Attorney Joseph Welch’s legal representation of the Army in the Army-McCarthy hearings was a very difficult assignment. It was not a trial in a court with established procedural and evidentiary rules to resolve a dispute under known substantive legal principles before an independent judge or jury. That is where Welch had many years of experience. Instead it was a congressional hearing without such rules or substantive law and without an independent trier of fact under the lights of television cameras before a jury of millions of fellow citizens. That is something for which Welch had no experience. Nor did any other lawyer at the time. As a result, it is difficult to evaluate Welch’s performance as a lawyer in the hearings.

As we have seen in a prior post, Welch ultimately was successful in showing the nation the bad side of McCarthy’s personality and tactics and in helping to undermine the Senator’s influence and power. Welch’s folksy,understated manner played  an important part in this TV drama. In that most important test of performance, Welch was successful. [1]

During the first weeks of the hearings, however, Life Magazine said, “many television viewers felt sorry for [Welch]—and even sorrier for anyone who was relying on his advice and assistance. He simply sat there, looking terribly tired and half asleep, and when he did speak up it was in a mild and apologetic tone of voice that seemed pathetically inadequate.”

John G. Adams

Moreover, one of Welch’s clients, John G. Adams, who as an Army attorney had been personally attacked by McCarthy, thought that Welch was not doing a good job in defending him before the committee. Adams was being excluded from the daily meetings to prepare for the hearings, and Welch allegedly was making deals with committee counsel without Adams’ approval. In addition, Adams thought Welch was too much of a gentleman to conduct a rigorous cross-examination of McCarthy’s female secretary.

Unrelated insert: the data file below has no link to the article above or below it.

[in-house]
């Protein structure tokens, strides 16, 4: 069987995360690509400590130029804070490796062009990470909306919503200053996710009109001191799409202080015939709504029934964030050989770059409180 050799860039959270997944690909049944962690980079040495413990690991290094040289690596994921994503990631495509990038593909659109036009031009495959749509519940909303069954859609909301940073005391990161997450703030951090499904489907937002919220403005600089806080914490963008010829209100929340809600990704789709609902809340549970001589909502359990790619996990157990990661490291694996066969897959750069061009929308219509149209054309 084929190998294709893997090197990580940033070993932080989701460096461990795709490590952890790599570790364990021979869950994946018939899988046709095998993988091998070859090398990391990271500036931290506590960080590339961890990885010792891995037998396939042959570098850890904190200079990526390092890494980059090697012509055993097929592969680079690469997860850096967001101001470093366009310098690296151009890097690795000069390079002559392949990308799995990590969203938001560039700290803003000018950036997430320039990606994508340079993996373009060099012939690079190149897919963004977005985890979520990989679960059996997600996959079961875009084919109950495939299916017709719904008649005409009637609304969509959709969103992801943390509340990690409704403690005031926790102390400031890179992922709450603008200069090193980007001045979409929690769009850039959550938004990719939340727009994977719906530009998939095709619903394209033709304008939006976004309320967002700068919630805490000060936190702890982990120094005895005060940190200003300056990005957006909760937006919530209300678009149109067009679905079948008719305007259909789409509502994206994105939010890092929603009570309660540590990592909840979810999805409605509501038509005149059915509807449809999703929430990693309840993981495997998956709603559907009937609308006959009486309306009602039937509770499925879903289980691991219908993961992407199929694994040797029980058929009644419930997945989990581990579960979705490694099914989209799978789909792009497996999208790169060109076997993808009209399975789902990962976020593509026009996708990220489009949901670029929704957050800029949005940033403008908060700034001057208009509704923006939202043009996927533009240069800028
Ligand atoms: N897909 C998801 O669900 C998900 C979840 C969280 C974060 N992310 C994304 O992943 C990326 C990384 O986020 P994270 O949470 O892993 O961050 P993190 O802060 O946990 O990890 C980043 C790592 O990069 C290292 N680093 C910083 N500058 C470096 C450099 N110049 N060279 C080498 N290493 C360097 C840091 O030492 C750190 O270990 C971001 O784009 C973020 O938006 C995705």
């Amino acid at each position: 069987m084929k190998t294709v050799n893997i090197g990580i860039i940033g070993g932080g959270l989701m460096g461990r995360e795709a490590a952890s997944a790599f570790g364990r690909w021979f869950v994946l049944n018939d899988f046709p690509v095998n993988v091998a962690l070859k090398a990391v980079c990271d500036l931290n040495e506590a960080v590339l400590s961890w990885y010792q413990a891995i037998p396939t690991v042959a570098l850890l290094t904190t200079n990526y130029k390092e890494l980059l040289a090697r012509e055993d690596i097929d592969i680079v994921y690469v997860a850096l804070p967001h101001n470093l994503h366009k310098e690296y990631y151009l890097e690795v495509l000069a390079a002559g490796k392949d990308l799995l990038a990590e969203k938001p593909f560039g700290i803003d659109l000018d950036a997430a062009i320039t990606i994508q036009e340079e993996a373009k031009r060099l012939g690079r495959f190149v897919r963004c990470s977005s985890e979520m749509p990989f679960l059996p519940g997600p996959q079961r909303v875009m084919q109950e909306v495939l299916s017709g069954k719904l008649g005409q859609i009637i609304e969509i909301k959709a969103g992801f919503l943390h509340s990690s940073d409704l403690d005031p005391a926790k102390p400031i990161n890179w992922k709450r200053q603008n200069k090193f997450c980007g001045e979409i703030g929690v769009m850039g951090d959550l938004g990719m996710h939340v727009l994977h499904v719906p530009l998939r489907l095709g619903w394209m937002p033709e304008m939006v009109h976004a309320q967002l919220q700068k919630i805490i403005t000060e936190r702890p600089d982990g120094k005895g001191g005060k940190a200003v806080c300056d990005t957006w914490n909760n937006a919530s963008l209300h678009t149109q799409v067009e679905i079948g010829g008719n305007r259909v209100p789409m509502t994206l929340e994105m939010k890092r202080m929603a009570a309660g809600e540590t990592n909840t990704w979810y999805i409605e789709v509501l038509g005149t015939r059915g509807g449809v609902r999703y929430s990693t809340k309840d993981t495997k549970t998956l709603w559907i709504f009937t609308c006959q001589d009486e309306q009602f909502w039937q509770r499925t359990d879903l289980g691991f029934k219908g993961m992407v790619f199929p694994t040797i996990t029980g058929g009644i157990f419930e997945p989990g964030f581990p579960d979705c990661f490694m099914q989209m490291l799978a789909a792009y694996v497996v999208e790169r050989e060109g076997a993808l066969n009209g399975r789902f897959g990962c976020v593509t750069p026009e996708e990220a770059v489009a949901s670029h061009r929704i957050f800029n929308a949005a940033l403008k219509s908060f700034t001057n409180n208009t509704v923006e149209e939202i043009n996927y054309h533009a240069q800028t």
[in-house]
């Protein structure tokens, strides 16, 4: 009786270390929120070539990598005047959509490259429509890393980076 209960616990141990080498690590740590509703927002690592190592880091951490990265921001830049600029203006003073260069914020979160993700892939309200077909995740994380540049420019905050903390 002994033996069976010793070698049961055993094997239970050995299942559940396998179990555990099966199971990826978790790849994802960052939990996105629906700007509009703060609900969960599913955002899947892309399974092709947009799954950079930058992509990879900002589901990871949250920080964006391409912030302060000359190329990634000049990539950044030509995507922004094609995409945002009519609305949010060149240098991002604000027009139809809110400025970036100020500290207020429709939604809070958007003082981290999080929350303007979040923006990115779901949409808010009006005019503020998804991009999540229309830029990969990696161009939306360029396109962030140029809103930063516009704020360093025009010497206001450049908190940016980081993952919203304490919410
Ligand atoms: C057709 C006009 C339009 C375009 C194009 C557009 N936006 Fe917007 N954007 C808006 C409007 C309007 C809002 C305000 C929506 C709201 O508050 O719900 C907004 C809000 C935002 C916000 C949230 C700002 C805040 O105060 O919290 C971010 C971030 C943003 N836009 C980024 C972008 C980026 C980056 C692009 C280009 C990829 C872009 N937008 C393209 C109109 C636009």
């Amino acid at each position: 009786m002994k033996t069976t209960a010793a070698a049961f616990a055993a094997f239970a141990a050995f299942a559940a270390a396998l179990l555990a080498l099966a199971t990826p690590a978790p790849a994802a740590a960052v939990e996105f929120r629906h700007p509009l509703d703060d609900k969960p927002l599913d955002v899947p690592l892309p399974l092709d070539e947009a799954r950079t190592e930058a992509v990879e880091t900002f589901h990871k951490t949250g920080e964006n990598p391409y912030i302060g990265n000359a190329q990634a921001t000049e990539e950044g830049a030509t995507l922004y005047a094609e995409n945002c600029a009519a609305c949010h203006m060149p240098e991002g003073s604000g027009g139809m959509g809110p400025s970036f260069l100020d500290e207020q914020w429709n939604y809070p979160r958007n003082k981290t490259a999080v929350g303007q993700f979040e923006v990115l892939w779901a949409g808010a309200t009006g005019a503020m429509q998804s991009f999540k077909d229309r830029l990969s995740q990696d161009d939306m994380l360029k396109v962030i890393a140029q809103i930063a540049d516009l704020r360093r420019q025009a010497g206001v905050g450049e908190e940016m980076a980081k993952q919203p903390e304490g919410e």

As a result, during the hearings Adams met with attorney Edward B. Burling of the eminent Covington & Burling law firm to see if it could represent Adams. Burling had Adams meet with one of the firm’s other partners, who said that Adams probably not want the firm to represent him because it was subject to potential smearing by McCarthy. One of its partners (Donald Hiss) was the brother of Alger Hiss, who had been convicted in 1950 for providing classified government documents to an admitted Communist, Whitaker Chambers.

After the hearings were over, Welch thought that he had made many mistakes and that the Army had not proved its case in the hearings. He privately said to fellow attorney Bruce Bromley, who had recommended him for this assignment, “Don’t think for a moment that I didn’t make bad mistakes because I did. Don’t think for a moment that I didn’t have gigantic anxieties that you were not aware of.”[1] Edward Bennett Williams, the noted trial attorney and legal counsel for McCarthy, opined that the Army did not put forth a convincing case on the evidence.

In addition, in an October 1954 speech, Welch publicly admitted, “There were many times when I sat stunned and speechless, and [the public] said, ‘What patience the man has.’ When I sat in an agony of indecision, [the public] said, ‘How wise he is. . . .’ Sometimes I was so weary my mind was almost blank, and then some of [the public] would say, ‘How witty he is!’”

Welch also said after the hearings that he had been hampered by the setting: the palpable fear and hate in the room, the crowded hearing room, the TV cameras, being forced to be seated and being far from the witness. For one watching the videotape of the hearings today, it is difficult to appreciate the fear and the hate that were present in the country and in the hearing room.

It is also difficult today to grasp the importance of the hearings because the issues that were being debated seem trivial: whether McCarthy tried to pressure the Army to give special favors to David Schine; whether a photograph of Shine and the Secretary of the Army had been cropped and by whom; and whether a purported letter from the FBI was authentic. Welch’s notes of levity in the hearings makes one wonder whether this was his way of signaling to the public that these issues were not really that important.